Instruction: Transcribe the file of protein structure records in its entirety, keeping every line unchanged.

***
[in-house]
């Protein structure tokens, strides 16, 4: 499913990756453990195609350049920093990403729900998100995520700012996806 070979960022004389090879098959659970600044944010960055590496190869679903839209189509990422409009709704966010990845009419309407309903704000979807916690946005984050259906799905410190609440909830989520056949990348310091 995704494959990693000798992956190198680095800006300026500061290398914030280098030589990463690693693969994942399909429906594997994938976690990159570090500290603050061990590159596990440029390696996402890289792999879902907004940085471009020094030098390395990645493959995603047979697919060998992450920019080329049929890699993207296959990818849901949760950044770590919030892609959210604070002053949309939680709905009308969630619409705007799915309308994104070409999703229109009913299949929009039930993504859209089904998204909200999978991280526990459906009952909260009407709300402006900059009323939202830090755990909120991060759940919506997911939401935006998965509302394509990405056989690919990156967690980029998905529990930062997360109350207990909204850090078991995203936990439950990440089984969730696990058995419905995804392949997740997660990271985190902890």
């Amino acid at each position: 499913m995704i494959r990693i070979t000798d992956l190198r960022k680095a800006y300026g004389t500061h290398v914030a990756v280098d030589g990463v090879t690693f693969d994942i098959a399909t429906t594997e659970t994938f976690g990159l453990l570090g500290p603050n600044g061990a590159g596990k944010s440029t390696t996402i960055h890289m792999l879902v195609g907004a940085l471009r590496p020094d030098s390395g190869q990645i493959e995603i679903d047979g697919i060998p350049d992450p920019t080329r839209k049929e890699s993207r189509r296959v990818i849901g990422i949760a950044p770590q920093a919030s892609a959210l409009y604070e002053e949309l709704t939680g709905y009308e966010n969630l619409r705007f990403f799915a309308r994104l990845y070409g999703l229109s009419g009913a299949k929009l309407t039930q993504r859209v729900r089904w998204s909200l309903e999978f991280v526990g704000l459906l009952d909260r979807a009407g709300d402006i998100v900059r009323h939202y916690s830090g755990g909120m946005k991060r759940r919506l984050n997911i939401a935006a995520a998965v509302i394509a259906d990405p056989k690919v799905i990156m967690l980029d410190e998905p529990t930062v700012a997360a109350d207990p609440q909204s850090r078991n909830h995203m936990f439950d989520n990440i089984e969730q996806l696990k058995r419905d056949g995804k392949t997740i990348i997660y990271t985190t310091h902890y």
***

[in-house]
């Protein structure tokens, strides 16, 4: 499913990756453990195609350049920093990403729900998100995520700012996806 070979960022004389090879098959659970600044944010960055590496190869679903839209189509990422409009709704966010990845009419309407309903704000979807916690946005984050259906799905410190609440909830989520056949990348310091 995704494959990693000798992956190198680095800006300026500061290398914030280098030589990463690693693969994942399909429906594997994938976690990159570090500290603050061990590159596990440029390696996402890289792999879902907004940085471009020094030098390395990645493959995603047979697919060998992450920019080329049929890699993207296959990818849901949760950044770590919030892609959210604070002053949309939680709905009308969630619409705007799915309308994104070409999703229109009913299949929009039930993504859209089904998204909200999978991280526990459906009952909260009407709300402006900059009323939202830090755990909120991060759940919506997911939401935006998965509302394509990405056989690919990156967690980029998905529990930062997360109350207990909204850090078991995203936990439950990440089984969730696990058995419905995804392949997740997660990271985190902890």
């Amino acid at each position: 499913m995704i494959r990693i070979t000798d992956l190198r960022k680095a800006y300026g004389t500061h290398v914030a990756v280098d030589g990463v090879t690693f693969d994942i098959a399909t429906t594997e659970t994938f976690g990159l453990l570090g500290p603050n600044g061990a590159g596990k944010s440029t390696t996402i960055h890289m792999l879902v195609g907004a940085l471009r590496p020094d030098s390395g190869q990645i493959e995603i679903d047979g697919i060998p350049d992450p920019t080329r839209k049929e890699s993207r189509r296959v990818i849901g990422i949760a950044p770590q920093a919030s892609a959210l409009y604070e002053e949309l709704t939680g709905y009308e966010n969630l619409r705007f990403f799915a309308r994104l990845y070409g999703l229109s009419g009913a299949k929009l309407t039930q993504r859209v729900r089904w998204s909200l309903e999978f991280v526990g704000l459906l009952d909260r979807a009407g709300d402006i998100v900059r009323h939202y916690s830090g755990g909120m946005k991060r759940r919506l984050n997911i939401a935006a995520a998965v509302i394509a259906d990405p056989k690919v799905i990156m967690l980029d410190e998905p529990t930062v700012a997360a109350d207990p609440q909204s850090r078991n909830h995203m936990f439950d989520n990440i089984e969730q996806l696990k058995r419905d056949g995804k392949t997740i990348i997660y990271t985190t310091h902890y």